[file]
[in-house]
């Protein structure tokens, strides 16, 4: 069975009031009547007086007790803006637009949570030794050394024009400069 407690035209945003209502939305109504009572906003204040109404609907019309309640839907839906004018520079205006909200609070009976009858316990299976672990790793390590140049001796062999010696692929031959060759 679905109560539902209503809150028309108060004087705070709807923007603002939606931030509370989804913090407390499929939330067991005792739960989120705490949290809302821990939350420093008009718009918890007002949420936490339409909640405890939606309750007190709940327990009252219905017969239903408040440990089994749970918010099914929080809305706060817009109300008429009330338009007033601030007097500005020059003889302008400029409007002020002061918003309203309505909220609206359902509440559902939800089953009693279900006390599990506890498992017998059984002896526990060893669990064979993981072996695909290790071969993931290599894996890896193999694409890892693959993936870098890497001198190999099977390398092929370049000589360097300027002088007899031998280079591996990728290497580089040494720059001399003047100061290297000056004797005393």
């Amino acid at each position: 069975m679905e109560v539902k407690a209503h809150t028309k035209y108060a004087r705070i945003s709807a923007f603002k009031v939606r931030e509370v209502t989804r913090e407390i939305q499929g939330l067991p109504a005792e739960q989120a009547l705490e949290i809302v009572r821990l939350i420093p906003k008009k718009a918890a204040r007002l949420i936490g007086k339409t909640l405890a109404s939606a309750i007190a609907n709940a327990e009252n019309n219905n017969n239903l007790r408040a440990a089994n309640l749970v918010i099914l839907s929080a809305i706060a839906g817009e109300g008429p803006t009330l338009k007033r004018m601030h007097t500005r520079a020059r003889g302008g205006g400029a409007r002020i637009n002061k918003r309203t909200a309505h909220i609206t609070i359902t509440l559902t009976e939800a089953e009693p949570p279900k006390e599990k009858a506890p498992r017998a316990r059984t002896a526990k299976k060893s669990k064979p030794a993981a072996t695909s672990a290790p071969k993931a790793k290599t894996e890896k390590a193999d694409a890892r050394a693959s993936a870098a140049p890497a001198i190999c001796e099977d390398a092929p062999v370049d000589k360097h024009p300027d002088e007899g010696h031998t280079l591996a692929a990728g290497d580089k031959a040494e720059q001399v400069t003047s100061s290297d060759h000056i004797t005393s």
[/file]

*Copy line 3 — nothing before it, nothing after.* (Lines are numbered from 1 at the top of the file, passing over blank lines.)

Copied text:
């Amino acid at each position: 069975m679905e109560v539902k407690a209503h809150t028309k035209y108060a004087r705070i945003s709807a923007f603002k009031v939606r931030e509370v209502t989804r913090e407390i939305q499929g939330l067991p109504a005792e739960q989120a009547l705490e949290i809302v009572r821990l939350i420093p906003k008009k718009a918890a204040r007002l949420i936490g007086k339409t909640l405890a109404s939606a309750i007190a609907n709940a327990e009252n019309n219905n017969n239903l007790r408040a440990a089994n309640l749970v918010i099914l839907s929080a809305i706060a839906g817009e109300g008429p803006t009330l338009k007033r004018m601030h007097t500005r520079a020059r003889g302008g205006g400029a409007r002020i637009n002061k918003r309203t909200a309505h909220i609206t609070i359902t509440l559902t009976e939800a089953e009693p949570p279900k006390e599990k009858a506890p498992r017998a316990r059984t002896a526990k299976k060893s669990k064979p030794a993981a072996t695909s672990a290790p071969k993931a790793k290599t894996e890896k390590a193999d694409a890892r050394a693959s993936a870098a140049p890497a001198i190999c001796e099977d390398a092929p062999v370049d000589k360097h024009p300027d002088e007899g010696h031998t280079l591996a692929a990728g290497d580089k031959a040494e720059q001399v400069t003047s100061s290297d060759h000056i004797t005393s």